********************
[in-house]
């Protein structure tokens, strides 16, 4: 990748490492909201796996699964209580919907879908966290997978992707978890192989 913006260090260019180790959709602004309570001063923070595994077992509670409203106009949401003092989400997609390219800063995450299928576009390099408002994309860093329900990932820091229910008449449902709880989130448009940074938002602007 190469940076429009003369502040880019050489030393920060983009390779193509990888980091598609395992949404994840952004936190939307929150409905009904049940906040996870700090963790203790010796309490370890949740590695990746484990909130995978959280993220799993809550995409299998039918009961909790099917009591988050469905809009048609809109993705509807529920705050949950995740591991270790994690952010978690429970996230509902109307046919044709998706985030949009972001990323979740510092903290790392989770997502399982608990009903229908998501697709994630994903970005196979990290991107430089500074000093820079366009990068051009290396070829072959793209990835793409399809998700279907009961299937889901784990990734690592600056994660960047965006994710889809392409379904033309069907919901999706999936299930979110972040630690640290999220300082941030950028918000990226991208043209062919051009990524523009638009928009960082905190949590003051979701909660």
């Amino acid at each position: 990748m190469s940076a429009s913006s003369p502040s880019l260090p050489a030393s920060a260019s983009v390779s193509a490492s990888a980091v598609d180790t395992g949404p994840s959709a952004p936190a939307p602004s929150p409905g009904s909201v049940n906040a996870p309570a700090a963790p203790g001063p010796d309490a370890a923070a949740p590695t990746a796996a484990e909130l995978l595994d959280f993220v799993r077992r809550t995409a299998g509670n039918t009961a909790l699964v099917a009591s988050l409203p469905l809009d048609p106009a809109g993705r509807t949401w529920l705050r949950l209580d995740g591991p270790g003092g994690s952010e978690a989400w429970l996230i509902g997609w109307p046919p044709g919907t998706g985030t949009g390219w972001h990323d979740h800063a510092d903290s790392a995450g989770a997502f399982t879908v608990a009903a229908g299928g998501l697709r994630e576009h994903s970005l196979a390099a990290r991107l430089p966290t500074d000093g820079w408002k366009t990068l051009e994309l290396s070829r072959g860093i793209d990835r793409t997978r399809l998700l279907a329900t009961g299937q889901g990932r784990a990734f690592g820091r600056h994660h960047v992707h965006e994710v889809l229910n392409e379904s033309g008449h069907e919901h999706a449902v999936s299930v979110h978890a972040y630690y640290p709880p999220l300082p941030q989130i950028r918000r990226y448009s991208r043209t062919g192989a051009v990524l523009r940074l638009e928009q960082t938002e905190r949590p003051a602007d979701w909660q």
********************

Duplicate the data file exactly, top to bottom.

[in-house]
């Protein structure tokens, strides 16, 4: 990748490492909201796996699964209580919907879908966290997978992707978890192989 913006260090260019180790959709602004309570001063923070595994077992509670409203106009949401003092989400997609390219800063995450299928576009390099408002994309860093329900990932820091229910008449449902709880989130448009940074938002602007 190469940076429009003369502040880019050489030393920060983009390779193509990888980091598609395992949404994840952004936190939307929150409905009904049940906040996870700090963790203790010796309490370890949740590695990746484990909130995978959280993220799993809550995409299998039918009961909790099917009591988050469905809009048609809109993705509807529920705050949950995740591991270790994690952010978690429970996230509902109307046919044709998706985030949009972001990323979740510092903290790392989770997502399982608990009903229908998501697709994630994903970005196979990290991107430089500074000093820079366009990068051009290396070829072959793209990835793409399809998700279907009961299937889901784990990734690592600056994660960047965006994710889809392409379904033309069907919901999706999936299930979110972040630690640290999220300082941030950028918000990226991208043209062919051009990524523009638009928009960082905190949590003051979701909660």
């Amino acid at each position: 990748m190469s940076a429009s913006s003369p502040s880019l260090p050489a030393s920060a260019s983009v390779s193509a490492s990888a980091v598609d180790t395992g949404p994840s959709a952004p936190a939307p602004s929150p409905g009904s909201v049940n906040a996870p309570a700090a963790p203790g001063p010796d309490a370890a923070a949740p590695t990746a796996a484990e909130l995978l595994d959280f993220v799993r077992r809550t995409a299998g509670n039918t009961a909790l699964v099917a009591s988050l409203p469905l809009d048609p106009a809109g993705r509807t949401w529920l705050r949950l209580d995740g591991p270790g003092g994690s952010e978690a989400w429970l996230i509902g997609w109307p046919p044709g919907t998706g985030t949009g390219w972001h990323d979740h800063a510092d903290s790392a995450g989770a997502f399982t879908v608990a009903a229908g299928g998501l697709r994630e576009h994903s970005l196979a390099a990290r991107l430089p966290t500074d000093g820079w408002k366009t990068l051009e994309l290396s070829r072959g860093i793209d990835r793409t997978r399809l998700l279907a329900t009961g299937q889901g990932r784990a990734f690592g820091r600056h994660h960047v992707h965006e994710v889809l229910n392409e379904s033309g008449h069907e919901h999706a449902v999936s299930v979110h978890a972040y630690y640290p709880p999220l300082p941030q989130i950028r918000r990226y448009s991208r043209t062919g192989a051009v990524l523009r940074l638009e928009q960082t938002e905190r949590p003051a602007d979701w909660q």